Different Kinds of Income Protection — Which to Choose?


According to a Fortune article from just last year, roughly 40 percent of people in the U.S. are only a single paycheck away from poverty. The financial uncertainty of the average American is further highlighted by a Forbes article from around the same time that reported that 78 percent of American workers were living paycheck to paycheck.

These statistics are unsettling, to say the least. For ultimate financial security, it can be a great idea to look into an income protection insurance plan.

What is an income protection plan?

Income protection insurance gives you some financial security if you become unable to work due to an illness or injury. Generally, it is given as a monthly benefit that is up to 75 percent of what your regular income was.

According to Choice, income protection insurance is “often overlooked” due to the fact that it isn’t “the cheeriest thing to think about.” However, income protection insurance can be useful. Especially for those lacking dependents, but still needing to pay the costs of living.

Choice recommends shopping around for income protection plans because premiums can vary greatly. By comparing income protection insurance with iSelect you can find the best insurance company for your future expenses.

What do you need to consider?

Before applying for income protection insurance, it’s important to evaluate what benefit amount you will need in case you become unable to work. If you’re in a two-income home, consider what your current salary is covering.

Ask yourself these questions: Does your income cover the mortgage or rent? Does your income pay the premiums to your insurance company for insurance you already have (such as car insurance, renter’s insurance, homeowner’s insurance, etc.)? Do you have good medical insurance? Does your income pay that bill as well? What other expenses is your salary paying for?

Other considerations include:

Redundancy insurance:

According to Compare the Market, in some cases, you can receive a redundancy payment. This is unlikely, but it some cases, you can be eligible for redundancy insurance and use this money for further education to switch career paths after short-term disability benefits run out.

Disability insurance:

Another thing to consider is what kind of coverage you may already have. For example, depending on your own occupation, you may already be eligible for disability insurance through your work. It’s important to take into account what disability benefits you already have through your work. If you find that your employer does not provide adequate coverage, it may be time to get a personal disability insurance plan for yourself. There are a wide variety of options available, so before committing to a plan be sure to ask important questions like do I need short term or long term disability insurance? How long is short term disability insurance? Does my family need coverage too?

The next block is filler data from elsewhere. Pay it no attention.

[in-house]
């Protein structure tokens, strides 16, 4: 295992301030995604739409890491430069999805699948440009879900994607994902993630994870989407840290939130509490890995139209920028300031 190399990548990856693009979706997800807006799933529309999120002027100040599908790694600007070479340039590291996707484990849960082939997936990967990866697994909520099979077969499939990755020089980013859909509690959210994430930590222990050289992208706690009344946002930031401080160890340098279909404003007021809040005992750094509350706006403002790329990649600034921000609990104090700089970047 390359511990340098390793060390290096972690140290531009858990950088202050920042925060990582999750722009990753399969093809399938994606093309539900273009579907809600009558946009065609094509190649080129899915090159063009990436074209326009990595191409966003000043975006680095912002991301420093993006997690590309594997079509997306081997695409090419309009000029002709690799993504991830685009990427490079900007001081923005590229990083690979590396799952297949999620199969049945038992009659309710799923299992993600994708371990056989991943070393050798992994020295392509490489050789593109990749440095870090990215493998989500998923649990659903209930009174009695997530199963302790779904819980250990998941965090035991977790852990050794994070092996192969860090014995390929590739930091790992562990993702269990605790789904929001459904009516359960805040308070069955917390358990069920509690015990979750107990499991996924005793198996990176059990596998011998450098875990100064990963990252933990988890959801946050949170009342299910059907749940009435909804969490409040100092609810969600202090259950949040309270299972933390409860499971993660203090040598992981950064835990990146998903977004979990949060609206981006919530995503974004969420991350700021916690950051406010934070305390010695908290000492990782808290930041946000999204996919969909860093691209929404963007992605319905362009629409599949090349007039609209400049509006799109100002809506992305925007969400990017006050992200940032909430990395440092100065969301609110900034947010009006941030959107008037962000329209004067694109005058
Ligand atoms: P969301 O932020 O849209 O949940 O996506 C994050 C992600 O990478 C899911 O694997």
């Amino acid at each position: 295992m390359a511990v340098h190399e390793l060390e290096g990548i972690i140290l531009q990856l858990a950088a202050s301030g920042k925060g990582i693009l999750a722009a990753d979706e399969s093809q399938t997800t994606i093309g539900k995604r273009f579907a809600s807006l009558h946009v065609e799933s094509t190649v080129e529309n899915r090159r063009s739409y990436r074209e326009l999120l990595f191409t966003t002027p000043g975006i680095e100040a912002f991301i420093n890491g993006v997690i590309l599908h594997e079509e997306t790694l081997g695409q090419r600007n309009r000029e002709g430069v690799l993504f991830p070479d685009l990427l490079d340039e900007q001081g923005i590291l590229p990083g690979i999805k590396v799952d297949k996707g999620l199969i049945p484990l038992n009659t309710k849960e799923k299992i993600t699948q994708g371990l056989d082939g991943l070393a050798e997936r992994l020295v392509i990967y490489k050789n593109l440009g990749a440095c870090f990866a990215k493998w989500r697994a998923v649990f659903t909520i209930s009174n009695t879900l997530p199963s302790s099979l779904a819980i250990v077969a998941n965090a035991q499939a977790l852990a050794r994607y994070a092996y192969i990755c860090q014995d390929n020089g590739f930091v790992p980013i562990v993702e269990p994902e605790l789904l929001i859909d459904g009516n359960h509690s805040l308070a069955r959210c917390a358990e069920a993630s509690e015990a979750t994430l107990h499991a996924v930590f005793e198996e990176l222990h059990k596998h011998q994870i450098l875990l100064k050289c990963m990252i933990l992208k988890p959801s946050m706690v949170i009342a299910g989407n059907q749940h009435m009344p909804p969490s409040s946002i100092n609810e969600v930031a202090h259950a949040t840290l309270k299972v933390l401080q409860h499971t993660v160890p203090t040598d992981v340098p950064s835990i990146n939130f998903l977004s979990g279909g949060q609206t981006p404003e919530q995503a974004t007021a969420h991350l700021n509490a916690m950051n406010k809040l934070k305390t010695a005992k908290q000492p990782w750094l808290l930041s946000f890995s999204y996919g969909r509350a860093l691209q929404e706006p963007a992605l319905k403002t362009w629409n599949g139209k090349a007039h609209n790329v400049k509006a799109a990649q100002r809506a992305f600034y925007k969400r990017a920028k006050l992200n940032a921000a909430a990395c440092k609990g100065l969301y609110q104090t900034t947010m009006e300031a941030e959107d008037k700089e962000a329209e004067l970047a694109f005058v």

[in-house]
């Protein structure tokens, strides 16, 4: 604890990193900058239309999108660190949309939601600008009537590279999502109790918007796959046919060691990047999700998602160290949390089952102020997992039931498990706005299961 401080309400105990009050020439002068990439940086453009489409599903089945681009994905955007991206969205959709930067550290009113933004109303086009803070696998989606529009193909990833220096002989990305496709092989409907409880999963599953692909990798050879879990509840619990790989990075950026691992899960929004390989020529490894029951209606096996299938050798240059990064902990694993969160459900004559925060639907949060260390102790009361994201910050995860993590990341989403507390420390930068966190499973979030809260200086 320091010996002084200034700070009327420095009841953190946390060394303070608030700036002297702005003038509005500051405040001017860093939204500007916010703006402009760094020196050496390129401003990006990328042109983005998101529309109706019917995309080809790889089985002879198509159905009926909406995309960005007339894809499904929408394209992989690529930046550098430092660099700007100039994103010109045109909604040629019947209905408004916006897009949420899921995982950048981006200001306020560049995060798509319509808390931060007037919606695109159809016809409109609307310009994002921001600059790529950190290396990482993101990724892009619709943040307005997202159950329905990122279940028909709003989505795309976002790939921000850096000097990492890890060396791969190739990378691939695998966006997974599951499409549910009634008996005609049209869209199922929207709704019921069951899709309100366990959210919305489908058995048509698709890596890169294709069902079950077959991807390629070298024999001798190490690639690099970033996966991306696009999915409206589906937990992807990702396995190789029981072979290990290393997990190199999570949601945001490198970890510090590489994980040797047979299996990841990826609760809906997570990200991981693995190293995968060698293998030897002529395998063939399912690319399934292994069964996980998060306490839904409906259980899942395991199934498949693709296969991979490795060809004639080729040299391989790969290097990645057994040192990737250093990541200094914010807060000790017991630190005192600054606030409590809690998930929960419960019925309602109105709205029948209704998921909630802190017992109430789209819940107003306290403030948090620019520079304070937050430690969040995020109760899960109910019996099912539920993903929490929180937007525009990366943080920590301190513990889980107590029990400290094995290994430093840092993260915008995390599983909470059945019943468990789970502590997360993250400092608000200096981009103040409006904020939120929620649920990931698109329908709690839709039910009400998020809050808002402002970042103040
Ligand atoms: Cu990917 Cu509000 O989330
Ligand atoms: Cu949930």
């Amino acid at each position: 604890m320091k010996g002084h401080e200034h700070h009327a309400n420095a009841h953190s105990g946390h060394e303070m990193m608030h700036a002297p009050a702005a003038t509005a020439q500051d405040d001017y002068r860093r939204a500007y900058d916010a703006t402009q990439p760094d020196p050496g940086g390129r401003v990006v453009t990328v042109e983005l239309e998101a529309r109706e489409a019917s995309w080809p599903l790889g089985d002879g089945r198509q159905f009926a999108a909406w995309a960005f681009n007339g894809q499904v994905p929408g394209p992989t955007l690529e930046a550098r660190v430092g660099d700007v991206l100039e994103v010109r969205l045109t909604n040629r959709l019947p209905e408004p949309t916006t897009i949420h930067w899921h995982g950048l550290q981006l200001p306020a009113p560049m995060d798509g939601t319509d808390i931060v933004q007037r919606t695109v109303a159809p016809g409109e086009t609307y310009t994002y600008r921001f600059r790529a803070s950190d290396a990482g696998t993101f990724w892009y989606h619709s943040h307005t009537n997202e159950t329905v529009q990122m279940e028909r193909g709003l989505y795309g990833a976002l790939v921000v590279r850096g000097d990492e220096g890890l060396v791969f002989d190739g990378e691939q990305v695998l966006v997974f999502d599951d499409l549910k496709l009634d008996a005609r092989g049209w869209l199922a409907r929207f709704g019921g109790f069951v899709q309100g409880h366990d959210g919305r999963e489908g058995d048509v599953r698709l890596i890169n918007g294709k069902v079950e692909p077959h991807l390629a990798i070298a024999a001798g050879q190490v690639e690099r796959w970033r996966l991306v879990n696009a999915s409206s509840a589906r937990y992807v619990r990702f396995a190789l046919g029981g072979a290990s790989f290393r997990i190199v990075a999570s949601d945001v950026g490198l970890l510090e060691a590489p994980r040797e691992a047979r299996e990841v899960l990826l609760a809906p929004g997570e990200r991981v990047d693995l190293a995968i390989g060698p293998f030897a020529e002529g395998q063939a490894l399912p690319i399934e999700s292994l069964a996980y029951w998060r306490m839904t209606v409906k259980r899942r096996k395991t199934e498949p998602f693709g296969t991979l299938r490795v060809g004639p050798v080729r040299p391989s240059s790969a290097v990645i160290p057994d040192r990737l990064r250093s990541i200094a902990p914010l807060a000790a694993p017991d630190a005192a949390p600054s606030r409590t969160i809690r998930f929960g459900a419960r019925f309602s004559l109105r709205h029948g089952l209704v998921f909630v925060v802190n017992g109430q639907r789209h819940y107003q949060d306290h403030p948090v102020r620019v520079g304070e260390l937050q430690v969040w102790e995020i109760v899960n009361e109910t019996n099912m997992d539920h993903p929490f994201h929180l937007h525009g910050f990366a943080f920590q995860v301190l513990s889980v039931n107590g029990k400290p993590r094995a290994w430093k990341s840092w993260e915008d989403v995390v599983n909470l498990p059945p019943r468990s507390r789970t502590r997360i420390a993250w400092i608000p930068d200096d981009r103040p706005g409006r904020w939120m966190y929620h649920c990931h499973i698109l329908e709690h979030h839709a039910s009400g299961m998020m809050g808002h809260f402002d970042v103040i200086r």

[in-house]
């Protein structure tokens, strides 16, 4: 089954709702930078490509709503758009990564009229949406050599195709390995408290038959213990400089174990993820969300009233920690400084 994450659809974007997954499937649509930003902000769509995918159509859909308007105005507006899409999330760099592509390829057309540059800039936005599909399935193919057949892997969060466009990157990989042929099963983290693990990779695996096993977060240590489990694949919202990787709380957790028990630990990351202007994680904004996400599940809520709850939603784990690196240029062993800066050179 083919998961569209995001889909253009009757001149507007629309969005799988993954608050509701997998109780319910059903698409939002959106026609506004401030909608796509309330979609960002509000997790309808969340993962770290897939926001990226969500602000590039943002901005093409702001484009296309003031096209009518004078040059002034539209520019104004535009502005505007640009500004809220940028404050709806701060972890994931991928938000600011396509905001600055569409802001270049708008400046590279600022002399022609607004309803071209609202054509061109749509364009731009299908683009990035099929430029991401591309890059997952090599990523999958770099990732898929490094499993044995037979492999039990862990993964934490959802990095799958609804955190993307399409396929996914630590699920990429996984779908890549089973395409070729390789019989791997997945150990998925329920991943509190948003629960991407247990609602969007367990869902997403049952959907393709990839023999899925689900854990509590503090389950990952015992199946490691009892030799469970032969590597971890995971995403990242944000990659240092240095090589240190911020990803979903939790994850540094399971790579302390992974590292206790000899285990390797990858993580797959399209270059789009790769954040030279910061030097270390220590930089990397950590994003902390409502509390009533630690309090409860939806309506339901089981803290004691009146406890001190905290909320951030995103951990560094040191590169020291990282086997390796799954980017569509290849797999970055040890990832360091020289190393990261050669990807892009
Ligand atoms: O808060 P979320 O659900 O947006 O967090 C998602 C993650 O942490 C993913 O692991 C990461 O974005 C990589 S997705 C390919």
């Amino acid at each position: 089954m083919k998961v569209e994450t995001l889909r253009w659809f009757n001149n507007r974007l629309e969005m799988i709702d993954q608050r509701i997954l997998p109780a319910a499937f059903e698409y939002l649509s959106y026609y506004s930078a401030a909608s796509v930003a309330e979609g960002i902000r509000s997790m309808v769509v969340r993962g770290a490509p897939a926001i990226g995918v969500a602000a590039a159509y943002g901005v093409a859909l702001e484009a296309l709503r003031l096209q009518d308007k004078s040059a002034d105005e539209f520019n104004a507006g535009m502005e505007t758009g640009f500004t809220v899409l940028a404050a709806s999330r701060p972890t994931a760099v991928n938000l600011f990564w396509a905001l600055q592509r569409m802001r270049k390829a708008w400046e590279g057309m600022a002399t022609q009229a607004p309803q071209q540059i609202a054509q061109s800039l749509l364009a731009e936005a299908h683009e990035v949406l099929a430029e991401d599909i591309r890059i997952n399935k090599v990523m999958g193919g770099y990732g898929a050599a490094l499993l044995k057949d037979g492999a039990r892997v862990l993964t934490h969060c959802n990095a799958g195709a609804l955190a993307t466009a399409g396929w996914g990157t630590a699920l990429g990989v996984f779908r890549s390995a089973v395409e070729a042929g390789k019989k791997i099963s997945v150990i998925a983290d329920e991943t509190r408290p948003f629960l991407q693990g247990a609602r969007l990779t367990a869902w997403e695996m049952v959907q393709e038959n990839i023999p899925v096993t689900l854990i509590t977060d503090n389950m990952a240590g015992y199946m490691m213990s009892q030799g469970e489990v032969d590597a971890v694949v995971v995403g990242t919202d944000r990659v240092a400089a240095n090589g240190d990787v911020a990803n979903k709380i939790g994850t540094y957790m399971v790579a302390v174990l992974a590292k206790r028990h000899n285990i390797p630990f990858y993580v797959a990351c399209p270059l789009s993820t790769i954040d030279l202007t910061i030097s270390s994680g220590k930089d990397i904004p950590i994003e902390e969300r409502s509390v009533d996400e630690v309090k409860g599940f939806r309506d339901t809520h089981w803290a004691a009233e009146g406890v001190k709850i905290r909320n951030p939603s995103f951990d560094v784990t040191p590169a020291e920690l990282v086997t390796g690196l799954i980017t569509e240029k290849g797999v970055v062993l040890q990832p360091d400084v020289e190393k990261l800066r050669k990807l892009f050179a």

Mortgage protection insurance:

Another form of disability insurance you may be eligible for is mortgage insurance protection. In this case, your mortgage will be covered in the instance of your death (so that your partner/family isn’t left without anywhere to live) or if you become critically ill or permanently disabled. If your income mostly only covers your mortgage payments, this could be another option for income protection.

Does this money count as taxable income?

In most situations’ income protection premiums qualify to be a tax deduction.

The Bottom Line

Some people avoid income protect and disability insurance because it seems unlikely, they’ll need disability income insurance and they don’t want to pay the premiums. This is an understandable stance to take. However, most people who end up in need of disability insurance probably didn’t think they’d need it either.

According to a Business Insider article from earlier this year, the most common disability insurance claims after work-related musculoskeletal disorders (such as carpal tunnel, chronic back pain, and tendinitis) are cancer, pregnancy, anxiety, and depression. According to the article, all these issues can happen quickly (and without warning) and will make it nearly impossible for you to work. Also, in a lot of cases, these issues will not be covered by social security disability benefits.

Regardless of your own occupation, you should look into long-term disability coverage if you’re the “breadwinner” in your family, if you’re paying off debt, if your employer doesn’t offer coverage (or enough coverage), or if you’re self-employed.

Finding the right insurance company to get you the coverage you need for income protection and disability insurance with premiums you can afford is the best way to have financial security and peace of mind. Compare plans with iSelect for the best options.


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